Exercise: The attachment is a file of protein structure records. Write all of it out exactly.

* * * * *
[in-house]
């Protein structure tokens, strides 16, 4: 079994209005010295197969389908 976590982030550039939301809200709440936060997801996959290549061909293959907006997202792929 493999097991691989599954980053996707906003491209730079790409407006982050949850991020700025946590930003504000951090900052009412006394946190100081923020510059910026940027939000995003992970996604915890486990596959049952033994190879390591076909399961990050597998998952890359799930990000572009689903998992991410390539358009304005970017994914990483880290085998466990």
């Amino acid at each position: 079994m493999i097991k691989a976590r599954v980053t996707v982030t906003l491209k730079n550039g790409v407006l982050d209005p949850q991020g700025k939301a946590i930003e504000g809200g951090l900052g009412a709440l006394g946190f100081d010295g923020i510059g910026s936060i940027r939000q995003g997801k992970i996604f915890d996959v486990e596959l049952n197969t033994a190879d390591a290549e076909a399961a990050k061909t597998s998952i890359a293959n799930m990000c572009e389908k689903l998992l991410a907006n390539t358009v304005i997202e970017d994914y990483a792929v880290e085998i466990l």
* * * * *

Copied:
[in-house]
């Protein structure tokens, strides 16, 4: 079994209005010295197969389908 976590982030550039939301809200709440936060997801996959290549061909293959907006997202792929 493999097991691989599954980053996707906003491209730079790409407006982050949850991020700025946590930003504000951090900052009412006394946190100081923020510059910026940027939000995003992970996604915890486990596959049952033994190879390591076909399961990050597998998952890359799930990000572009689903998992991410390539358009304005970017994914990483880290085998466990």
């Amino acid at each position: 079994m493999i097991k691989a976590r599954v980053t996707v982030t906003l491209k730079n550039g790409v407006l982050d209005p949850q991020g700025k939301a946590i930003e504000g809200g951090l900052g009412a709440l006394g946190f100081d010295g923020i510059g910026s936060i940027r939000q995003g997801k992970i996604f915890d996959v486990e596959l049952n197969t033994a190879d390591a290549e076909a399961a990050k061909t597998s998952i890359a293959n799930m990000c572009e389908k689903l998992l991410a907006n390539t358009v304005i997202e970017d994914y990483a792929v880290e085998i466990l």